The Code Freeze 2021 virtual conference culminated in a two-hour mob programming (a.k.a. ensemble work or samman) workshop. Seventy-four participants worked in 17 groups, each facilitated by an experienced mobber. Facilitators included such luminaries as Woody Zuill, Llewellyn Falco, and Jeff Langr, among lesser lights.
Feedback from participants in my group was similar to that from the others. They were new to mob programming and to test-driven development, as well. Some highlights of their feedback:
- We got more work done in less time than we could have done working separately.
- We got a lot done and it wasn’t at all stressful.
- The group converged on a common vision for the solution very quickly and organically.
- You don’t really understand this approach until you’ve done it. Just hearing about it isn’t enough.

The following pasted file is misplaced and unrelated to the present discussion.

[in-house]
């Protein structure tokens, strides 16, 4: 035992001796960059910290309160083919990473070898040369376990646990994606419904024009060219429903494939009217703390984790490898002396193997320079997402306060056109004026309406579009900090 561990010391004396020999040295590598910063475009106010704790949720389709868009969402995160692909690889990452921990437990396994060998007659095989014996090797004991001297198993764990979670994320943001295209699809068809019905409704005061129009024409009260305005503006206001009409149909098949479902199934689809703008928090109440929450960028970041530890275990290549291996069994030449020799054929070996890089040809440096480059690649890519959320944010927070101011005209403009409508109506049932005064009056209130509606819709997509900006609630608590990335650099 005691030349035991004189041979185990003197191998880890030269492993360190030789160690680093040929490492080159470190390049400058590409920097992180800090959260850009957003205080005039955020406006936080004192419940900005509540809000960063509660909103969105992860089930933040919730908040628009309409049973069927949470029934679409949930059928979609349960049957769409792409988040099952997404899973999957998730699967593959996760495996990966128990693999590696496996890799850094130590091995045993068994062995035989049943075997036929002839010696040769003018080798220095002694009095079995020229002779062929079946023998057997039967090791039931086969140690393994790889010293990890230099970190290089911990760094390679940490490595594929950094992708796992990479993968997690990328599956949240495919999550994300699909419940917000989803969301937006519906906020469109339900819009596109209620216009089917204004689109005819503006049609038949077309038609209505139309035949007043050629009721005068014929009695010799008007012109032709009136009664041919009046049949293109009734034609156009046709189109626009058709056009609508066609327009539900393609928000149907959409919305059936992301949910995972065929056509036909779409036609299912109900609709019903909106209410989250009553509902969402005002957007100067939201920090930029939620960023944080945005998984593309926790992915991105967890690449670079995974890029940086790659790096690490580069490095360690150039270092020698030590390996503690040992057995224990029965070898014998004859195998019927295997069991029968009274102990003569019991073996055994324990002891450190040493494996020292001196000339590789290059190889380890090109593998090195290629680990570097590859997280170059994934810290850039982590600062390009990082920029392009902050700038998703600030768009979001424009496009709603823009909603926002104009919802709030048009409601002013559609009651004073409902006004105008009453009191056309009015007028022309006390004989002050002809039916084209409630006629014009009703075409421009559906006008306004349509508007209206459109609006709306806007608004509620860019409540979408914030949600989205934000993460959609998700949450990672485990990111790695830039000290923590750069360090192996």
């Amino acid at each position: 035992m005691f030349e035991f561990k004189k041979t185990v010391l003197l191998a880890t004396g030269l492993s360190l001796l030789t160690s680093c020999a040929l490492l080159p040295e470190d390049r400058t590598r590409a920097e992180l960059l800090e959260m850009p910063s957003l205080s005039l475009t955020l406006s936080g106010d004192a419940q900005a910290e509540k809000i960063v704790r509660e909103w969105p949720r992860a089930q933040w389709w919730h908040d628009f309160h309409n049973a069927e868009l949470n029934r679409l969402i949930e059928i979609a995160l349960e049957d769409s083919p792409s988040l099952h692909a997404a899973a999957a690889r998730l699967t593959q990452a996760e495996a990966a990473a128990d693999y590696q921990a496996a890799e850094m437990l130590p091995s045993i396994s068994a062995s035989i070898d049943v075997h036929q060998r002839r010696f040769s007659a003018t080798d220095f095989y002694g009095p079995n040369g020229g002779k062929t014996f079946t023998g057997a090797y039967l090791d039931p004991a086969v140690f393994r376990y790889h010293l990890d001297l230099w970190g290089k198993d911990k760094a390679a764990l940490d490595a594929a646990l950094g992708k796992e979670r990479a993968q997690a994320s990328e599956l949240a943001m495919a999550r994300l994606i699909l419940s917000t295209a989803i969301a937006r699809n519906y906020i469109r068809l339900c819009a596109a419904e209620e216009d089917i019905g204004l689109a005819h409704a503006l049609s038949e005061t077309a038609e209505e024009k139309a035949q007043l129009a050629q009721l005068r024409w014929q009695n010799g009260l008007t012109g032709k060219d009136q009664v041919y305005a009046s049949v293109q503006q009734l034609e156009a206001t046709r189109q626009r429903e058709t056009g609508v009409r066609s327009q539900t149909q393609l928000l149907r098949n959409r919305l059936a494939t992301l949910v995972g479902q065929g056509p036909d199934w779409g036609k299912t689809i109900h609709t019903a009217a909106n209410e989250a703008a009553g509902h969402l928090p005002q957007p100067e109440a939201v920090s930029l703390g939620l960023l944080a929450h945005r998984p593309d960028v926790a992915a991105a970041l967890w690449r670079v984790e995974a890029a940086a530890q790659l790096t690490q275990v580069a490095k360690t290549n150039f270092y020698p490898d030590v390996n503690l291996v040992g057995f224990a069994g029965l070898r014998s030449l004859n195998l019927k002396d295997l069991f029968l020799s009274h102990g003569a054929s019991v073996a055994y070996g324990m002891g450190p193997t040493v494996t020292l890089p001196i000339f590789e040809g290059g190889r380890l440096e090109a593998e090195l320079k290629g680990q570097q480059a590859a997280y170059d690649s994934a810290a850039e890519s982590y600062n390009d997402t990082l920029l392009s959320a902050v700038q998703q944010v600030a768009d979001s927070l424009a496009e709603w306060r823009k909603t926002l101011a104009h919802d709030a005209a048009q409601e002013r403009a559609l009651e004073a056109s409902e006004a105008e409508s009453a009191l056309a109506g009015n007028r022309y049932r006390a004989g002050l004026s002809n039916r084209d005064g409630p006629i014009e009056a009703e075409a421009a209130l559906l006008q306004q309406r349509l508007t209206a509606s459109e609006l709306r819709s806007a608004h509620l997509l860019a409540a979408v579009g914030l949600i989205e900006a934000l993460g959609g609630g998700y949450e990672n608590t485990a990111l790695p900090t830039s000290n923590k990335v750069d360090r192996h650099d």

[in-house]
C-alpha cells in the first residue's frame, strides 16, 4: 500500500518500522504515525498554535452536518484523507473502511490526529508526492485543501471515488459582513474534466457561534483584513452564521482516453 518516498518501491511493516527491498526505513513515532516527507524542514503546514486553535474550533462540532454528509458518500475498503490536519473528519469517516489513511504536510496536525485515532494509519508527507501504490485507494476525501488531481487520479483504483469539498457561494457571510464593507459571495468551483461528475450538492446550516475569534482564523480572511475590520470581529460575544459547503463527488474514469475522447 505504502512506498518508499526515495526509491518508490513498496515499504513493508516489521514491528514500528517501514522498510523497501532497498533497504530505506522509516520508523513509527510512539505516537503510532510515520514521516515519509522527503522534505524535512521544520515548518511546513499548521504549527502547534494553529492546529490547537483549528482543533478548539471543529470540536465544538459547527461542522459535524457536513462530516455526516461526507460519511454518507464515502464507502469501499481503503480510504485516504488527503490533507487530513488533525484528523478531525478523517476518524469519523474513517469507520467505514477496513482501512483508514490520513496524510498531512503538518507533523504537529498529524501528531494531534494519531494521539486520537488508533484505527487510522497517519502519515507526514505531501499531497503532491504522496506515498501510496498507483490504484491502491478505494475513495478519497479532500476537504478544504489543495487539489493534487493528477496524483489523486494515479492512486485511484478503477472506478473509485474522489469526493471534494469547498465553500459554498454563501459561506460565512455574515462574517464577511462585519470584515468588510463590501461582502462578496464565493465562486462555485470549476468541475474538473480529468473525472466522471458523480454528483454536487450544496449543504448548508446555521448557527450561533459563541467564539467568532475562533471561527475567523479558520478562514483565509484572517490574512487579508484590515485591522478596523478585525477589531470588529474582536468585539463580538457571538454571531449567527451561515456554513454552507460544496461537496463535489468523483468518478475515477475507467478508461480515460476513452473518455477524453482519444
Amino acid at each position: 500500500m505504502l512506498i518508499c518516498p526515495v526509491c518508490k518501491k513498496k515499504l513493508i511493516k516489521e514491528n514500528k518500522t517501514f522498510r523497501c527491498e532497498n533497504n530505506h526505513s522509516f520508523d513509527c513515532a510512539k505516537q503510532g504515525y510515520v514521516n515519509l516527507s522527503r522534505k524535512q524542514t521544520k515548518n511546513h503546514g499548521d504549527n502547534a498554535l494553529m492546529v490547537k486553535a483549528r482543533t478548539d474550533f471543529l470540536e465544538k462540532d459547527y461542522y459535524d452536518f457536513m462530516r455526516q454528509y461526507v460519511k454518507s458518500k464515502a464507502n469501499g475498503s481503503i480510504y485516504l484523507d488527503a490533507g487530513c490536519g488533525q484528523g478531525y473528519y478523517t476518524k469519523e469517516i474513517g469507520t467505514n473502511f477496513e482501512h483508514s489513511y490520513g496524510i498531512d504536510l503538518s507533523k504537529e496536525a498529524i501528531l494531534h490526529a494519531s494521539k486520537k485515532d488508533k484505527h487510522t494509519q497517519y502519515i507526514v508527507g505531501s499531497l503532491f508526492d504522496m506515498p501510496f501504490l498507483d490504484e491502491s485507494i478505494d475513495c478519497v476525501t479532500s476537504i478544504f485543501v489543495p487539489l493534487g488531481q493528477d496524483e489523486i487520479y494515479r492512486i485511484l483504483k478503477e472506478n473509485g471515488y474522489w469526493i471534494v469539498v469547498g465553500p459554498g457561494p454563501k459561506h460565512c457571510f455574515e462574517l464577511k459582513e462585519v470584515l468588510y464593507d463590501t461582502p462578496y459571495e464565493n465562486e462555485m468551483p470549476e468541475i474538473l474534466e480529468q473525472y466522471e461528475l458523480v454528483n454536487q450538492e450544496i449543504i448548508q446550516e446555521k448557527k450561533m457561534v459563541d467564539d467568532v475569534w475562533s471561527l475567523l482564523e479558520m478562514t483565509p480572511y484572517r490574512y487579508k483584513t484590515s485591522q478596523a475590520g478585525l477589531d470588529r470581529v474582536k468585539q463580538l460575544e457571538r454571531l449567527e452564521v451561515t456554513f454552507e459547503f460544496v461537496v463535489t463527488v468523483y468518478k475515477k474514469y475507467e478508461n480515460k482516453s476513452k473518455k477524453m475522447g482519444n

- The discipline of changing drivers on a timer helped improve flow.
- It was productive and fun!
- I want to take this practice back to my team and company.
- I’ve worked with teams that tried to do TDD with not-so-good results. Understanding the nuances helps us get value from it.
- We felt we were bogging down when we got ahead of the tests and tried to code the whole solution. When we re-established the TDD routine, things went more smoothly.
- The collaborative aspect was very effective and much easier to do than I anticipated.
- I was skeptical of mob programming until I actually did it.
- This is addictive. Both the mobbing and the TDD.
- The time passed really fast.
- Sometimes it’s hard not to go ahead and code what you’re thinking when you’re in the Driver role, but it’s worth it to keep your mouth shut and let the others navigate.
- The solution we came up with as a group was different from what I would have done on my own. It’s great to have multiple brains on the same problem.
- I’m glad we did this remotely, because it shows it’s possible even during the pandemic.
As for me, I was very pleased the group got value from the experience. I’ve found mob programming and TDD to be very effective techniques in my own work, and I’m happy to see others getting into them.